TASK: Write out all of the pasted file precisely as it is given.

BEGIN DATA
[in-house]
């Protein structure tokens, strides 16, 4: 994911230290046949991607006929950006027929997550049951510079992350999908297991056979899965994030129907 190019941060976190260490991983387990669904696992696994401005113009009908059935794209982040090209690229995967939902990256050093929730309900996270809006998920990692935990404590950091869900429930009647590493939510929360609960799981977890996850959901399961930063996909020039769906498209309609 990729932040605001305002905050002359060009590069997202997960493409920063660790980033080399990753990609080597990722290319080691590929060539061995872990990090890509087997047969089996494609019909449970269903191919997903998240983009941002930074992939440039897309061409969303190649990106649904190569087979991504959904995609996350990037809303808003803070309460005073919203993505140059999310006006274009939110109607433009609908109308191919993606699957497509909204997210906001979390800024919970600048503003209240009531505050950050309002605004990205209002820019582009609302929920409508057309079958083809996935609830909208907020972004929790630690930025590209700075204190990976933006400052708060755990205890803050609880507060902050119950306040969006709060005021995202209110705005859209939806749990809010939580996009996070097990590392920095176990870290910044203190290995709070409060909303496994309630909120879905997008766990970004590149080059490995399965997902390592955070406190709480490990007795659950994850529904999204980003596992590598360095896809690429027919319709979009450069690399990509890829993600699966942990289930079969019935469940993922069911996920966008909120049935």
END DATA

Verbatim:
[in-house]
């Protein structure tokens, strides 16, 4: 994911230290046949991607006929950006027929997550049951510079992350999908297991056979899965994030129907 190019941060976190260490991983387990669904696992696994401005113009009908059935794209982040090209690229995967939902990256050093929730309900996270809006998920990692935990404590950091869900429930009647590493939510929360609960799981977890996850959901399961930063996909020039769906498209309609 990729932040605001305002905050002359060009590069997202997960493409920063660790980033080399990753990609080597990722290319080691590929060539061995872990990090890509087997047969089996494609019909449970269903191919997903998240983009941002930074992939440039897309061409969303190649990106649904190569087979991504959904995609996350990037809303808003803070309460005073919203993505140059999310006006274009939110109607433009609908109308191919993606699957497509909204997210906001979390800024919970600048503003209240009531505050950050309002605004990205209002820019582009609302929920409508057309079958083809996935609830909208907020972004929790630690930025590209700075204190990976933006400052708060755990205890803050609880507060902050119950306040969006709060005021995202209110705005859209939806749990809010939580996009996070097990590392920095176990870290910044203190290995709070409060909303496994309630909120879905997008766990970004590149080059490995399965997902390592955070406190709480490990007795659950994850529904999204980003596992590598360095896809690429027919319709979009450069690399990509890829993600699966942990289930079969019935469940993922069911996920966008909120049935």